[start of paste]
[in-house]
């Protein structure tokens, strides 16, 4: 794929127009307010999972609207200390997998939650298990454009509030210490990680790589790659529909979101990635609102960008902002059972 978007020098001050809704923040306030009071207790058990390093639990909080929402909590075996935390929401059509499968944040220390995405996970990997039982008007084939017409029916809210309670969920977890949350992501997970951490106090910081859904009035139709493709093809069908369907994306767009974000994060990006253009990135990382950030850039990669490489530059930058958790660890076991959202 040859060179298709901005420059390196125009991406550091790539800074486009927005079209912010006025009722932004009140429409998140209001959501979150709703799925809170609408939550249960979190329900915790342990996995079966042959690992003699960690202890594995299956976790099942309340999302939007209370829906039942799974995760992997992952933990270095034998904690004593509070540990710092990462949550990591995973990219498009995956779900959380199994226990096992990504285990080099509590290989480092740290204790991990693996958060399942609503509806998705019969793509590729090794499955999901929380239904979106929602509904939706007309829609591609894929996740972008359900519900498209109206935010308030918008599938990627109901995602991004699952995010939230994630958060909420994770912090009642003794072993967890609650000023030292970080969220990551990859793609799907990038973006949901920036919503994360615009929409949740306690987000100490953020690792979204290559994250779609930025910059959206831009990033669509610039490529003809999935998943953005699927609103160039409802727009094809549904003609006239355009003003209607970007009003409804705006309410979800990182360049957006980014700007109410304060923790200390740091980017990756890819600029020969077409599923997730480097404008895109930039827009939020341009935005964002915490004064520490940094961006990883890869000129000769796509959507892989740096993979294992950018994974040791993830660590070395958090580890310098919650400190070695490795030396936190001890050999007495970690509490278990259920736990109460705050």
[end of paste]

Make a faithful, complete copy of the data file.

[in-house]
């Protein structure tokens, strides 16, 4: 794929127009307010999972609207200390997998939650298990454009509030210490990680790589790659529909979101990635609102960008902002059972 978007020098001050809704923040306030009071207790058990390093639990909080929402909590075996935390929401059509499968944040220390995405996970990997039982008007084939017409029916809210309670969920977890949350992501997970951490106090910081859904009035139709493709093809069908369907994306767009974000994060990006253009990135990382950030850039990669490489530059930058958790660890076991959202 040859060179298709901005420059390196125009991406550091790539800074486009927005079209912010006025009722932004009140429409998140209001959501979150709703799925809170609408939550249960979190329900915790342990996995079966042959690992003699960690202890594995299956976790099942309340999302939007209370829906039942799974995760992997992952933990270095034998904690004593509070540990710092990462949550990591995973990219498009995956779900959380199994226990096992990504285990080099509590290989480092740290204790991990693996958060399942609503509806998705019969793509590729090794499955999901929380239904979106929602509904939706007309829609591609894929996740972008359900519900498209109206935010308030918008599938990627109901995602991004699952995010939230994630958060909420994770912090009642003794072993967890609650000023030292970080969220990551990859793609799907990038973006949901920036919503994360615009929409949740306690987000100490953020690792979204290559994250779609930025910059959206831009990033669509610039490529003809999935998943953005699927609103160039409802727009094809549904003609006239355009003003209607970007009003409804705006309410979800990182360049957006980014700007109410304060923790200390740091980017990756890819600029020969077409599923997730480097404008895109930039827009939020341009935005964002915490004064520490940094961006990883890869000129000769796509959507892989740096993979294992950018994974040791993830660590070395958090580890310098919650400190070695490795030396936190001890050999007495970690509490278990259920736990109460705050």